A police officer property answered a call about a possible break-in, the suspected intruder, handled the incident poorly and the president of the United States got involved in something he should have left alone.
So far the only person who looks free of questionable actions in the Cambridge, Mass., hassle with Henry Louis Gates Jr., Sgt. James Crowley and President Obama is the woman who dialed 911 to report a possible break-in at the Gates home. Her name is Lucia Whalen, 40. She was walking to lunch in Gates’ Cambridge neighborhood near Harvard University when an elderly woman without a cell phone stopped her because she thought there was a possible burglary in progress.
Whalen was unfairly charged as a racist on blogs after a police report said she described the possible burglars as “two black males with backpacks.” Whalen did not initially mention race, tapes prove, though she indicated — when questioned by a police dispatcher — that one of the men might have been Hispanic.
Officer Crowley reached the scene, performed as he should but eventually engaged in a verbal exchange with Gates, a black Harvard scholar. The latter had returned from a trip and had to jimmy his door to gain entrance to his home, triggering the misunderstanding. Gates was arrested for disorderly conduct in his own home by the white officer, leading to a national furor, badly overplayed about racial profiling and police conduct.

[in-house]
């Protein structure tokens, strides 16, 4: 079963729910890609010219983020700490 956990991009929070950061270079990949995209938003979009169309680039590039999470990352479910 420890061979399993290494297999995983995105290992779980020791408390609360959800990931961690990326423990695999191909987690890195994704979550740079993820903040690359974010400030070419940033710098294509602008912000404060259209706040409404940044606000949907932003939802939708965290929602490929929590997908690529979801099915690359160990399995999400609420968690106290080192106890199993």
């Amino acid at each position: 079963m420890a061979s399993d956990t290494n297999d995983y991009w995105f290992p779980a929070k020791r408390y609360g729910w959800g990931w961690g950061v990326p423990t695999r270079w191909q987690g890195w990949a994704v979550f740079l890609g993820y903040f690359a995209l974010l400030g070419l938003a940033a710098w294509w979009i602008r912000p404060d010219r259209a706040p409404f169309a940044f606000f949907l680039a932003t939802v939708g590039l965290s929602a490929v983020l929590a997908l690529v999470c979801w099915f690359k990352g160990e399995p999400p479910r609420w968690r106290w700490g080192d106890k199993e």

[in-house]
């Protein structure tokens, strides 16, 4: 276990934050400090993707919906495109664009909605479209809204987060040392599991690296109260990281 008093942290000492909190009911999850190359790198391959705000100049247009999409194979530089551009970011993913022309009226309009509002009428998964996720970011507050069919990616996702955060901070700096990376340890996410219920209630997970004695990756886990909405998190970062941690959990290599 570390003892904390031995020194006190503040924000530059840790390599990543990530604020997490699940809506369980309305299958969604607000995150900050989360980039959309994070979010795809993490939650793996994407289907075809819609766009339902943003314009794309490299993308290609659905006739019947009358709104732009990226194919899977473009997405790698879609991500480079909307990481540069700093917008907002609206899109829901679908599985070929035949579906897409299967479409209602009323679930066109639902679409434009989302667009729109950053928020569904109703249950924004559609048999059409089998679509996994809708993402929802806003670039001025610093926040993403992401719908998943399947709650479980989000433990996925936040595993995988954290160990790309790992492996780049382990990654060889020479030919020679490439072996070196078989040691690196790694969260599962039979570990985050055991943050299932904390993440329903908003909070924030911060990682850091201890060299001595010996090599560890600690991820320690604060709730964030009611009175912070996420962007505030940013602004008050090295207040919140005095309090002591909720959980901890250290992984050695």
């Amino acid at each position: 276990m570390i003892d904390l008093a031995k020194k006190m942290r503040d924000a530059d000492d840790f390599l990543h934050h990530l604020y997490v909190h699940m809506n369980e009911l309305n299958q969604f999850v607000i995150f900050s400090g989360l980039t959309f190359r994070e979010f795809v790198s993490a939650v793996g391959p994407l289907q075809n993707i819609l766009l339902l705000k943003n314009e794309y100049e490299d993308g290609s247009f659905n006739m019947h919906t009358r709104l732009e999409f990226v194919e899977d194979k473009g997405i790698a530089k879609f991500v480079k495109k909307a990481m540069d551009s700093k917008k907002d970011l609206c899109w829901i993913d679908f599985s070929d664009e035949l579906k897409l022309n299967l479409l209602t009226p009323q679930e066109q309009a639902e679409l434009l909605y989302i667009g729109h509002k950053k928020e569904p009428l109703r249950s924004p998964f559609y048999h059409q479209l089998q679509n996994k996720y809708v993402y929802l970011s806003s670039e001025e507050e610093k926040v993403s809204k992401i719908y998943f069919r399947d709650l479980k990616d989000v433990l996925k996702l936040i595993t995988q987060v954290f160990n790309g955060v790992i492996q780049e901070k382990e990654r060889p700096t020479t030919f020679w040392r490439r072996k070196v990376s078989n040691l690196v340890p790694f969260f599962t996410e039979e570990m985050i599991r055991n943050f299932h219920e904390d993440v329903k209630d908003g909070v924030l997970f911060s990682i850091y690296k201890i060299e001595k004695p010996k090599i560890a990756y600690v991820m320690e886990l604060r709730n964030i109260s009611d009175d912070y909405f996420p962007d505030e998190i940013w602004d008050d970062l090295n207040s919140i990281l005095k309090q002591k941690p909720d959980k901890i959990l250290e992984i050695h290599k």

During a news conference, Obama was asked about the matter and leaped before he looked, indicating stupidity on the part of the police officer. Truth is, actions in this case are likely to be debated for years: The officer for handling the matter as he did, the professor for overreacting and the president for using a reference to stupidity in his assessment of something he should stayed out of.
We have seen incredible overkill in media coverage of late in matters such as the death of entertainer Michael Jackson, and we have to shudder at the way marginal issues are needlessly repeated and distorted. The Crowley-Gates-Obama matter is still another example of the papparazzi mentality that engulfs so many in the “media” these days.
The sooner this overhyped event is brushed into the background the better. We can only hope we’ve learned a lesson about perspective, but the evidence in this age of electronic instancy and the immediacy of presumed guilt is that we probably haven’t.